Dimly conscious of his mother’s love for him, Asbury regards her as provincial and naïve. He holds her responsible for shackling him and stifling his creativity; she has kept his imagination imprisoned as one would a caged bird. Her attempts to communicate with him on matters of interest to him all fail. In a further effort to bond with him, she ventures a discussion on writing, suggesting that when he recovers it would be nice if he wrote another book about “down here.” She specifies that what is needed is another Gone With The Wind. She advises him “to put the war in it. … That always makes a long book” (370). Asbury feels the muscles in his stomach tightening.

During his visit the previous year, Asbury had worked on a play about “the Negro.” To gather material for his project he attempted to establish rapport with the two black farm hands who worked in the dairy. Sensitive to the social changes of the moment, he encouraged the workers to assert themselves, even to overtly rebel against his mother’s rules—particularly her prohibition against smoking and drinking the fresh milk. Despite knowing better, they yield to Asbury’s offer to share his cigarettes. The following day the creamery returned the milk for having absorbed the odor of tobacco. The next afternoon the workers remain steadfast in refusing to violate the second rule. “That’s the thing she don’t ‘low” and further “She don’t ‘low noner us to drink noner this here milk” (369). The second rule is violated only by Asbury, who drinks the milk daily in an attempt to break down the men’s reserve. The only result of the second disobedience is the nausea that Asbury experiences from drinking the warm milk.

In the North Asbury had found intellectual stimulation by becoming part of a group of pseudo intellectuals who devoted their time to debating the meaning of existence. In their company he meets a Jesuit priest, Ignatius Vogle, S.J. whom he admires as a rare individual who could well have understood the meaning of his death. However, no further meetings occur between them as Asbury must return home. Before leaving his apartment for the last time, he burns all his manuscripts, destroying all his writing, except for a long letter—in imitation of Kafka—addressed to his mother in which he blames her and forgives her for the unconscious role she played in the tragedy of his life. Not to be opened until after his death, the letter will reveal the pain she has caused him. Once home Asbury seeks the counterpart to Fr. Vogle. The priest who arrives to see him, Fr. Finn, bears no resemblance to Fr. Vogle. He is elderly, infirm, and unable to converse on literary topics. When questioned about James Joyce, Fr. Finn states that he has never met him. Changing the topic, Asbury wants to discuss a favorite subject, “the myth of the dying god,” but he is equally unsuccessful. The priest proceeds to question the younger man on questions of dogma, none of which interests him. On leaving the bedside, Fr. Finn shouts a warning to Asbury to accept the Holy Ghost, who will come to him only when he rids himself of the hubris that fills his being. Anticipating the quick ending of his life, Asbury gives his mother the key to the desk drawer containing the letter. Not understanding, she places the key on the bedside table and leaves him to sleep. Shaken by her son’s rapid deterioration, Mrs. Fox accepts the fact that her son’s illness is real and realizes that Block, too, has a similar opinion.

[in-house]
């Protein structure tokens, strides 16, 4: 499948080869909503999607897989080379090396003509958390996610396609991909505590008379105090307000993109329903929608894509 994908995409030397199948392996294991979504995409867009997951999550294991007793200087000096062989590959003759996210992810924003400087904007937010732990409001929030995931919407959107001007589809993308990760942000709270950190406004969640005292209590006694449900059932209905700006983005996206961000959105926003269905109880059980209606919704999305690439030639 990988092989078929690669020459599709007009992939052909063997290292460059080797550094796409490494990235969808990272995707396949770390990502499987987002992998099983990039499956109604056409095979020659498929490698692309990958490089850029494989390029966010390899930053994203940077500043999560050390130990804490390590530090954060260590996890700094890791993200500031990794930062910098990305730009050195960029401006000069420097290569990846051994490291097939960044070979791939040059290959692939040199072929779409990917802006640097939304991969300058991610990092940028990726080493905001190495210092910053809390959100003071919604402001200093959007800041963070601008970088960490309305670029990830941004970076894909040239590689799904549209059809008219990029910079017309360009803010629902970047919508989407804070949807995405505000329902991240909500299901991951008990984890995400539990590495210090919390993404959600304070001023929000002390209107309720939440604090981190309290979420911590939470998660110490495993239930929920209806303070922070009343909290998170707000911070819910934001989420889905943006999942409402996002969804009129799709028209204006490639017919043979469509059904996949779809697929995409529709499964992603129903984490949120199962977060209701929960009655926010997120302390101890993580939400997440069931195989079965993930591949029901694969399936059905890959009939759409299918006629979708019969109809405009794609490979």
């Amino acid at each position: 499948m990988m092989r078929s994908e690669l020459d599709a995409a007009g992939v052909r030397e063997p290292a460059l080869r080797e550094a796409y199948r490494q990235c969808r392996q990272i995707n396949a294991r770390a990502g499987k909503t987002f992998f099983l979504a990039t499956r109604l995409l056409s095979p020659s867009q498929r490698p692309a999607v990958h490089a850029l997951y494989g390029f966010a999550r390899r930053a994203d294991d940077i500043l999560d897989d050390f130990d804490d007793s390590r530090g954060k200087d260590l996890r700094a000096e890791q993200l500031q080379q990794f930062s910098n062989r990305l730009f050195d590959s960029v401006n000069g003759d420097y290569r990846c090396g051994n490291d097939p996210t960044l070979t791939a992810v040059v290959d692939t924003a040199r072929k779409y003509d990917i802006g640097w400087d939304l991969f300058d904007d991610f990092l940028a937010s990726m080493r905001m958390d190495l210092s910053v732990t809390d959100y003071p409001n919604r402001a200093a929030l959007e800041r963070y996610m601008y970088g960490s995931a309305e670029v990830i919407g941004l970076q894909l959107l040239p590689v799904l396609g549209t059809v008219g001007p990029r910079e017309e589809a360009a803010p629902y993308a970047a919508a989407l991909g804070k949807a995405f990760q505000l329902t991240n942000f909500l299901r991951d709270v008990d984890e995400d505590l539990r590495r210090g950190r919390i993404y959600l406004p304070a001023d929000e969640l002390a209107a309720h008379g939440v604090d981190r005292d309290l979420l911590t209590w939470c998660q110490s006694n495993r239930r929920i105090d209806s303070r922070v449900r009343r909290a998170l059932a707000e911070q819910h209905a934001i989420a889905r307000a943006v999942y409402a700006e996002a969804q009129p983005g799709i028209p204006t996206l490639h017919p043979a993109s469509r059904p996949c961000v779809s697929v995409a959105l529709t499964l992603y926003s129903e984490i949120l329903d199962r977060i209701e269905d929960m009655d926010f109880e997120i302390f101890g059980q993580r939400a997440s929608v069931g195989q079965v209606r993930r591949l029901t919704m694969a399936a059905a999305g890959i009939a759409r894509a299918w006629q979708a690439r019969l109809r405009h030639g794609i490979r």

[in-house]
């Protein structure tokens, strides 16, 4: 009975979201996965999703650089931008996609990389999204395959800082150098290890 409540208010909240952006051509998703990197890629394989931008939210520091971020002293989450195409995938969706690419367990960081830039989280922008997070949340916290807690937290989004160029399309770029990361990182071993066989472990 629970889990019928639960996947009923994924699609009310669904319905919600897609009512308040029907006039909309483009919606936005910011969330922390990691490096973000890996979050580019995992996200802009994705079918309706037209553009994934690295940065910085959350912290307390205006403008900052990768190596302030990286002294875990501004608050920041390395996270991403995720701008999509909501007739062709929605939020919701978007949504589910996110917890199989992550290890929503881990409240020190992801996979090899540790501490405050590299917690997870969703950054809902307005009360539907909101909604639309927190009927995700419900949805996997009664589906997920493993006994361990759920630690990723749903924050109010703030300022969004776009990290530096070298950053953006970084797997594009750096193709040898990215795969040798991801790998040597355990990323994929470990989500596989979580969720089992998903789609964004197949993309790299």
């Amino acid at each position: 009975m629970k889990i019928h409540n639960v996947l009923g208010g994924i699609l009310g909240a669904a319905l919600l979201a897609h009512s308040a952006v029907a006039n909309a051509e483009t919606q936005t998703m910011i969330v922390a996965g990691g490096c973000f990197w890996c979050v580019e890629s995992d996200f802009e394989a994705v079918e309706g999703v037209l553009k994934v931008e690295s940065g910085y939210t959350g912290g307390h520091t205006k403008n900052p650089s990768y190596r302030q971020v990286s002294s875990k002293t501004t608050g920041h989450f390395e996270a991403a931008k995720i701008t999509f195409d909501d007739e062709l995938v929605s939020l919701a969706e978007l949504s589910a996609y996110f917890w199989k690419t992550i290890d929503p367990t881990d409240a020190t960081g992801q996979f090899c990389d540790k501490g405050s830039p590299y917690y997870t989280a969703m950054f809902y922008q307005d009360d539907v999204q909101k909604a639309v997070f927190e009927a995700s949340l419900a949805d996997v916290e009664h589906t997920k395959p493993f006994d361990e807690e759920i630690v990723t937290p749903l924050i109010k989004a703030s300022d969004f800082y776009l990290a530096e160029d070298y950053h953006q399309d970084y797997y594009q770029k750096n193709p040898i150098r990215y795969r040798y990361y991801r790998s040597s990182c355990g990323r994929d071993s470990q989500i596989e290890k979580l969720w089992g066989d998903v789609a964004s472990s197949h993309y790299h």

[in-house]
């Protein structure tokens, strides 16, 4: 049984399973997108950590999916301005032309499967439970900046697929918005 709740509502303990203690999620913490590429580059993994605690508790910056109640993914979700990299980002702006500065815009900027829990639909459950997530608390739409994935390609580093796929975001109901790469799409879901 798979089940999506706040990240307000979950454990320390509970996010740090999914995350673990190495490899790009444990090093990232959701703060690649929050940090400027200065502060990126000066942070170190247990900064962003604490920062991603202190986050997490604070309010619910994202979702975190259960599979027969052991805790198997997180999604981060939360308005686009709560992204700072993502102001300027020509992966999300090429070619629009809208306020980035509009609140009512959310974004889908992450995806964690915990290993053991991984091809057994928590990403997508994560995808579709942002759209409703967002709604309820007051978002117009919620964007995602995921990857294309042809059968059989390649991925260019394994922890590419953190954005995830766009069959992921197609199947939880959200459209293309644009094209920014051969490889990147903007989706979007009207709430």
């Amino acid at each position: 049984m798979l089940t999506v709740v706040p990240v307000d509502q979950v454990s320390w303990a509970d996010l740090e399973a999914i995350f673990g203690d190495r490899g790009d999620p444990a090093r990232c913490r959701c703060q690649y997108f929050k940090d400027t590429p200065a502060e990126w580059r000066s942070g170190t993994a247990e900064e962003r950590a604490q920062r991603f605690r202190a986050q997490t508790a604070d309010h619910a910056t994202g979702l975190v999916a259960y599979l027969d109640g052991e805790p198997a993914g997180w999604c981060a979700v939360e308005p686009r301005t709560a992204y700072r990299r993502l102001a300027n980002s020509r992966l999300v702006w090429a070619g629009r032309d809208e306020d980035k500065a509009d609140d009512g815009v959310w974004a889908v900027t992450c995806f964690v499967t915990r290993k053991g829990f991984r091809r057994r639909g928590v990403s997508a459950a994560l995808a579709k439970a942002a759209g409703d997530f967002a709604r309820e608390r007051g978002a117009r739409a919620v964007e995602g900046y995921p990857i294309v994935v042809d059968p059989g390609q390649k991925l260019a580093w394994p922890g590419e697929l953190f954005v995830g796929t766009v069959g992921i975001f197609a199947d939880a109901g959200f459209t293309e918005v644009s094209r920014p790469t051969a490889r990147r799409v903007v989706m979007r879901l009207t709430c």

When Mrs. Fox reappears, it is in the company of Dr. Block. Block comes in making faces while Mrs. Fox beams as she announces, “Guess what you’ve got, Sugar pie!” Block intervenes, “Found theter ol’ bug, did ol’ Block” (381). At that moment he signals victory. The gesture exhausts him and he lets his hands collapse in his lap. He proceeds to wipe his face vigorously with the red bandana he always carries, the face bearing a different expression each time it emerges from behind the rag. With the pride of a conqueror he tells his patient, “You ain’t going to die” (381). “Asbury,” Mrs. Fox explains, “you have undulant fever. It’ll keep coming back but it won’t kill you!” (381). To clarify matters, Dr. Block makes reference to the culture they both share: “Undulant fever ain’t so bad, Azzberry…it’s the same as Bang’s in a cow” (381). It appears that Asbury has been mistaken in assuming that his illness is “way beyond” his doctor’s understanding. Mrs. Fox, in fact, is also quite knowledgeable. She informs Block, “He must have drunk some unpasteurized milk up there” (381). Any New Yorker who shares Mrs. Fox’s joy must grant her license in concluding that cows providing fresh milk can be found in the midst of the city. As the doctor and Mrs. Fox leave the room, Asbury’s hand shoots out and he retrieves the key from the table and places it in his pocket.

At the conclusion of the tale, Asbury experiences a rebirth of spirit. Previously adopting the pose of an intellectual, he had been guilty of hubris, forsaking the Christian God for the God of Art. Having survived a health crisis, he accepts the coming of new life. A water stain on his bedroom ceiling in the form of a fierce bird with spread wings had been in place since his childhood. It had alternately annoyed and frightened him. Now, with eyes shocked clean by self-awareness, he accepts the responsibility for his illness and the forecast of a life frail, racked, but enduring in the face of a purifying terror” (382). Newly discovered self-awareness strips him of all illusions. The water stain on his wall suddenly takes on life, appearing to descend on him. Its movement symbolizes the descent of the Holy Ghost.